Common practices that migrants use to care for their family and friends across distance include establishing a routine; setting a particular schedule, day and time, and mode of communication, helps everyone to not only stay in touch regularly, but to feel less anxious about whether they are doing enough to stay in touch. It can reduce feelings of guilt and pressure about how often we need to check in on each other (check out our blog for more tips).
Our ‘digital by default’ world and the current pandemic
The directive to socially distance and socially isolate has affected older people’s ability to meet their basic needs. In the early stages of the pandemic, older people faced significant challenges around accessing food and basic supplies. The Federal Government responded swiftly by working alongside grocery suppliers to ensure dedicated shopping times for older people and priority access to online and telephone shopping.
Whilst this came into effect relatively quickly, some older people nevertheless faced a number of challenges. Many older people struggle to access online shopping portals and navigate the food delivery system.
The Federal Government has also established the Home Medicine Service which enables older people to have their prescription medicines delivered to the home from their pharmacy via Australia Post. For those unable to access these services, My Aged Care (the Australian government’s aged care portal) offers a dial-in service to link older people with relevant support services.
Furthermore, Council on the Ageing has identified that some older people are unable to pay for goods and services online or over the phone since they do not have debit/credit cards nor the capability to do online banking transactions. To address this, Australian banks have begun issuing debit cards to assist with purchases during the pandemic. Research shows that many older people have serious safety and security concerns relating to cybercrime. It remains to be seen how effective this bank initiative is in assisting older people.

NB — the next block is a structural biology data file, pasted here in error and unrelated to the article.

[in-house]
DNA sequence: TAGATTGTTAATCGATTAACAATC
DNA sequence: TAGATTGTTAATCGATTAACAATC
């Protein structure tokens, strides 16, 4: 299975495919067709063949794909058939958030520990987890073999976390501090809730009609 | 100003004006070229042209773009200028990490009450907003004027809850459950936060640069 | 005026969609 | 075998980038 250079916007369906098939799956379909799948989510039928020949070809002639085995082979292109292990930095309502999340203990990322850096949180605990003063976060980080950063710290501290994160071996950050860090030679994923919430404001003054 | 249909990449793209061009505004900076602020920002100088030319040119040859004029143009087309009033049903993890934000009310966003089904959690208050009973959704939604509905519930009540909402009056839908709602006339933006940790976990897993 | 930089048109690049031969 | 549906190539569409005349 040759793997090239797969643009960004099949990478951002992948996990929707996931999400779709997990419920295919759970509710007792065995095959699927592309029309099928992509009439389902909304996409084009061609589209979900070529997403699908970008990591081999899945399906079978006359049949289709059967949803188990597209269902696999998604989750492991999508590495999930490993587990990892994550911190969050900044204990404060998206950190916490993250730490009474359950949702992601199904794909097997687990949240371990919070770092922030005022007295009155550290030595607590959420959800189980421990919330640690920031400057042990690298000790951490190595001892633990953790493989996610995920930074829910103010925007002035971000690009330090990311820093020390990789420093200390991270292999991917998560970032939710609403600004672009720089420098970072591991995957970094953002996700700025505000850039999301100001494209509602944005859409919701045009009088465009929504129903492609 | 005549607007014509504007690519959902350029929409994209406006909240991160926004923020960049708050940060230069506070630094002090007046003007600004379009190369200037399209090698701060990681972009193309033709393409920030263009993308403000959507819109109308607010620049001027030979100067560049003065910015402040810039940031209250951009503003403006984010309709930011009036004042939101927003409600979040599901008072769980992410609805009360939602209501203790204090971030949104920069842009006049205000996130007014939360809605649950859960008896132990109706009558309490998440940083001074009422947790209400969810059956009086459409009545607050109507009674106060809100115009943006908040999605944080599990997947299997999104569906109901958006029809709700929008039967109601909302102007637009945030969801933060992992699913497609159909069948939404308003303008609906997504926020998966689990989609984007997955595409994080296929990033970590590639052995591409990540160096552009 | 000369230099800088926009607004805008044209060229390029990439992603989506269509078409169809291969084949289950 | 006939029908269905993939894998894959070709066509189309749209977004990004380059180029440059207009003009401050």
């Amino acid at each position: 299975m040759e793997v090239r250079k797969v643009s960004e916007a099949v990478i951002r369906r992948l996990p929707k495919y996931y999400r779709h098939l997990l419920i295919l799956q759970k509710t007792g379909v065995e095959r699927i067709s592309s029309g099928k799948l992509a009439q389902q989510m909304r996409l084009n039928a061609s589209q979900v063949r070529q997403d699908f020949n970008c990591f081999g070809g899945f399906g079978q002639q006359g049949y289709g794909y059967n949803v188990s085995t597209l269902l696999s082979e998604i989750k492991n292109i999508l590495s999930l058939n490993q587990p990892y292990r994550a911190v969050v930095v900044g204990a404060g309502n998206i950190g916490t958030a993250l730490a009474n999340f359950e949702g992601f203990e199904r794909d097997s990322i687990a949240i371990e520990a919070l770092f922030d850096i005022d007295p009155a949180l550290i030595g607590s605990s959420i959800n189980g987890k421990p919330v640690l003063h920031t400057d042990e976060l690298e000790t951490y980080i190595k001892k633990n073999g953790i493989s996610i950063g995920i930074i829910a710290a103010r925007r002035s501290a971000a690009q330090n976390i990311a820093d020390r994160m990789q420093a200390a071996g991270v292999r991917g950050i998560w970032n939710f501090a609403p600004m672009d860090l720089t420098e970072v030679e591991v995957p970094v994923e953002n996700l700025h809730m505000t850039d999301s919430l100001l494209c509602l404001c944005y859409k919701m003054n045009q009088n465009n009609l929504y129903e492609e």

As health information and services are increasingly delivered online, including the vast majority of health information on COVID-19, as well as the national My Aged Care. The pandemic has thrown into sharp relief the danger of the digital divide that separates many Australians.
Many older people have neither the capacity nor the resources to be supported via the internet. They are not digital natives, many are at risk of being digital outcasts and this makes them especially vulnerable during the pandemic.
At the same time, technological innovation – when developed as an intrinsic part of social relationships – is providing some of the most effective ways of meeting the challenges of ageing, in particular around isolation, loneliness and appropriate services. This is clearly pertinent to the current pandemic, when people need to stay socially connected using digital tools. Co-designing technological solutions with older people, their families and carers that facilitate the digital literacy of older people is critical, both now and into the future.
Loretta Baldassar is Professor in the Discipline Group of Anthropology and Sociology at The University of Western Australia and Director of the recently launched UWA Social Care and Social Ageing Living Lab.
Loretta wishes to thank Dr Lukasz Krzyzowski and Dr Mariana Atkins for their valuable contributions to this piece.